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Journal of Environmental Quality Abstract - Special Submissions: Novel Manure Management Techniques in No-Till and Forage Systems

Nitrogen Fertilizer Replacement Value of Cattle Slurry in Grassland as Affected by Method and Timing of Application

 

This article in JEQ

  1. Vol. 40 No. 2, p. 362-373
     
    Received: Jan 29, 2010


    * Corresponding author(s): Stan.Lalor@teagasc.ie
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doi:10.2134/jeq2010.0038
  1. S. T. J. Lalor *a,
  2. J. J. Schröderb,
  3. E. A. Lantingac,
  4. O. Oenemac,
  5. L. Kirwand and
  6. R. P. O. Schultea
  1. a Teagasc, Johnstown Castle, Wexford, Republic of Ireland
    b Plant Research International, Wageningen, The Netherlands
    c Wageningen Univ., The Netherlands
    d Waterford Institute of Technology, Waterford, Republic of Ireland. Assigned to Associate Editor Doug Beegle

Abstract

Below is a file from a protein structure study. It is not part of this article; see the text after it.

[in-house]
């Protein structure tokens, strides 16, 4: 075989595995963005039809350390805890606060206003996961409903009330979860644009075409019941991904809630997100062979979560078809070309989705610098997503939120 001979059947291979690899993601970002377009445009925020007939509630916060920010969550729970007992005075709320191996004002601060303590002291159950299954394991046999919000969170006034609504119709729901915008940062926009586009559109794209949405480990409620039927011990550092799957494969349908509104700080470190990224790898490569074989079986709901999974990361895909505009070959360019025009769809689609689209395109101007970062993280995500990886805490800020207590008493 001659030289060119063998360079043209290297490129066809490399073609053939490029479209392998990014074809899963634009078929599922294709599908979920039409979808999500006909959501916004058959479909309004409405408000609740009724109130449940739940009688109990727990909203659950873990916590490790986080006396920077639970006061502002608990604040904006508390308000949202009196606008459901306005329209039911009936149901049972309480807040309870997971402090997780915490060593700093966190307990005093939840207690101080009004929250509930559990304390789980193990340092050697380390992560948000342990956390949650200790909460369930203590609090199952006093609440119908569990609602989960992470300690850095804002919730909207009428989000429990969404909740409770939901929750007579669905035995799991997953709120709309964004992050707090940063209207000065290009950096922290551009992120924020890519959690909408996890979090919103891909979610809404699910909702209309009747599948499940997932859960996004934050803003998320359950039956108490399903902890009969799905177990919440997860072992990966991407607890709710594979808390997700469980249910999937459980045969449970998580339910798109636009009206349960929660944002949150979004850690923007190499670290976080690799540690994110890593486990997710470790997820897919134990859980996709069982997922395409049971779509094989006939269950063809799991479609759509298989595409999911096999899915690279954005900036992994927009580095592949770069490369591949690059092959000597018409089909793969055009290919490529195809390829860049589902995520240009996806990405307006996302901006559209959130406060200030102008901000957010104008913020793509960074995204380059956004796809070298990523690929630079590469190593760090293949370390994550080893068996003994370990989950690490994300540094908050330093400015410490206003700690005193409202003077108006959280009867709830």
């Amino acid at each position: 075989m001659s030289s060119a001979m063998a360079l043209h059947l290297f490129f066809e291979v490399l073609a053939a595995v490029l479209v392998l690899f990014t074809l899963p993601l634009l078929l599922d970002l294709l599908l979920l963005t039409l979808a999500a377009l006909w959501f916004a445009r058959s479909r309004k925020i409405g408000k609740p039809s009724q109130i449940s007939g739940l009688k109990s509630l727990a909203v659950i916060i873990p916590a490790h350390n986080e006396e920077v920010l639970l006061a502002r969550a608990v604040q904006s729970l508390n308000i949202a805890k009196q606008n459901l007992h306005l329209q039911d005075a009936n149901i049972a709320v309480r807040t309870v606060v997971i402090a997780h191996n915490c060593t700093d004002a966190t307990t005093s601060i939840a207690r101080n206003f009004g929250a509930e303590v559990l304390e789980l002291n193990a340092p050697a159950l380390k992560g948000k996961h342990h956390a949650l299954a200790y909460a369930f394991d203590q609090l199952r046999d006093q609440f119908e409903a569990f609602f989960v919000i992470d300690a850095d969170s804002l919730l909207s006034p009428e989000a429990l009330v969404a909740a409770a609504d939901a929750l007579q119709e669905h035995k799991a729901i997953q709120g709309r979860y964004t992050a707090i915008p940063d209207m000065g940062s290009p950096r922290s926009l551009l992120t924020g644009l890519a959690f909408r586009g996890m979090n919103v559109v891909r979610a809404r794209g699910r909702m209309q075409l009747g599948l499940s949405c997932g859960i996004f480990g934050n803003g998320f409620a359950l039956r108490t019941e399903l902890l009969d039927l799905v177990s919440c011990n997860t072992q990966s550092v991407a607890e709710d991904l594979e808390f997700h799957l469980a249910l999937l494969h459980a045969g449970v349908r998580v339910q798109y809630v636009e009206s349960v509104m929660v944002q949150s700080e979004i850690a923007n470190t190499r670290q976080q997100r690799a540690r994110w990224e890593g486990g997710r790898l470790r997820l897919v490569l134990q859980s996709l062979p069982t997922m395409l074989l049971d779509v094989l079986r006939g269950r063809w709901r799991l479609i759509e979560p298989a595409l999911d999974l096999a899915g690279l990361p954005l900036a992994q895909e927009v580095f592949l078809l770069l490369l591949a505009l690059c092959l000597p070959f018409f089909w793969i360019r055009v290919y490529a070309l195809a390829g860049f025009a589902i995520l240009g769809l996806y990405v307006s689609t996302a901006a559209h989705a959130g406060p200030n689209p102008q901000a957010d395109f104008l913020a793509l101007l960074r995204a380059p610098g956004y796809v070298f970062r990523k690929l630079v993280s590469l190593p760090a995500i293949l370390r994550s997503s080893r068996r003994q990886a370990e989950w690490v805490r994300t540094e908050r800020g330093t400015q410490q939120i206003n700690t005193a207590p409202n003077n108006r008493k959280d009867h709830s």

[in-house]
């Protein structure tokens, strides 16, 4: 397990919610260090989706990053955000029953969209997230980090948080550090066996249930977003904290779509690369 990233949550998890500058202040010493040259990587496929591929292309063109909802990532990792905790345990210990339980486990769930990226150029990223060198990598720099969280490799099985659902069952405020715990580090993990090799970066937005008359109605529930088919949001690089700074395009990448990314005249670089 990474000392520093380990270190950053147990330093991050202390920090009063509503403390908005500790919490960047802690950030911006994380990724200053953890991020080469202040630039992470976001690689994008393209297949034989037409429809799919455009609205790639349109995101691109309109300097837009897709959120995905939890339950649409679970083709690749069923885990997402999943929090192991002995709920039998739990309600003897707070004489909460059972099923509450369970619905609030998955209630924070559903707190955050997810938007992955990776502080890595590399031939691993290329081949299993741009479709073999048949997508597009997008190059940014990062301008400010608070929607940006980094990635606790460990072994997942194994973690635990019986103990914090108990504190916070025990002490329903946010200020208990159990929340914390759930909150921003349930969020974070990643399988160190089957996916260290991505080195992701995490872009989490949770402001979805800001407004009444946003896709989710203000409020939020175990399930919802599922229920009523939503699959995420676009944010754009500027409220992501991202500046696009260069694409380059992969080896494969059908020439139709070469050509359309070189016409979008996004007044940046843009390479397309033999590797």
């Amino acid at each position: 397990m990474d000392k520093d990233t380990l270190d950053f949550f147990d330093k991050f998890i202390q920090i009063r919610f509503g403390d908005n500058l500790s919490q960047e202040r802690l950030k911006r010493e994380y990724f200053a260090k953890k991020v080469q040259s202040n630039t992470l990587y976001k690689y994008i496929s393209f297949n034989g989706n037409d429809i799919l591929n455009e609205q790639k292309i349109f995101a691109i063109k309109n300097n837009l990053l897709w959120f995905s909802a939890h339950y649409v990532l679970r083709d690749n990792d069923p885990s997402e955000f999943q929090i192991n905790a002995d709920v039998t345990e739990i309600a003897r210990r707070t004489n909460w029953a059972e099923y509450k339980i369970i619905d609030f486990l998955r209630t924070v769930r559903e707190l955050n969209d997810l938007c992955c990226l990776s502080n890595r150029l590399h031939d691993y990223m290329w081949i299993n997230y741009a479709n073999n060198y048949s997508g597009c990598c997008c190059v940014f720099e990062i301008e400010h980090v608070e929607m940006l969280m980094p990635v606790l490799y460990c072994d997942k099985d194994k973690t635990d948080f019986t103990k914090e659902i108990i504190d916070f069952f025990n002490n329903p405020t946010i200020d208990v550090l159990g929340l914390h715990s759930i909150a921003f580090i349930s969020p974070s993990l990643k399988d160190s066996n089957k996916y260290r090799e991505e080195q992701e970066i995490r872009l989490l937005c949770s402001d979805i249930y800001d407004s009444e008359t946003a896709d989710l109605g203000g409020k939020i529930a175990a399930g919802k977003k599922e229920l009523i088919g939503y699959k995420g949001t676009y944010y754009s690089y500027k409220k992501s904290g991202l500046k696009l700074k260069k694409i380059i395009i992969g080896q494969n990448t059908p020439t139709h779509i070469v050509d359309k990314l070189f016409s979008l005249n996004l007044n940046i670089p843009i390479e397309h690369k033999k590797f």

Slurry application with methods such as trailing shoe (TS) results in reduced emissions of ammonia (NH3) compared with broadcast application using splashplate (SP). Timing the application during cool and wet weather conditions also contributes to low NH3 emissions. From this perspective, we investigated whether reduced NH3 emissions due to improved slurry application method and timing results in an increase in the nitrogen (N) fertilizer replacement value (NFRV). The effects of application timing (June vs. April) and application method (TS vs. SP) on the apparent N recovery (ANR) and NFRV from cattle slurry applied to grassland were examined on three sites over 3 yr in randomized block experiments. The NFRV was calculated using two methods: (i) NFRVN based on the ANR of slurry N relative to mineral N fertilizer; and (ii) NFRVDM based on DM yield. The TS method increased the ANR, NFRVN, and NFRVDM compared with SP in the 40- to 50-d period following slurry application by 0.09, 0.10, and 0.10 kg kg−1, respectively. These values were reduced to 0.07, 0.06, and 0.05 kg kg−1, respectively, when residual harvests during the rest of the year were included. The highest NFRVDM for the first harvest period was with application in April using TS (0.30 kg kg−1), while application in June with SP had the lowest (0.12 kg kg−1). The highest NFRVDM for the cumulative harvest period was with application in April using TS (0.38 kg kg−1), while application in June with SP had the lowest (0.17 kg kg−1). Improved management of application method, by using TS instead of SP, and timing, by applying slurry in April rather than June, offer potential to increase the NFRVDM of cattle slurry applied to grassland.

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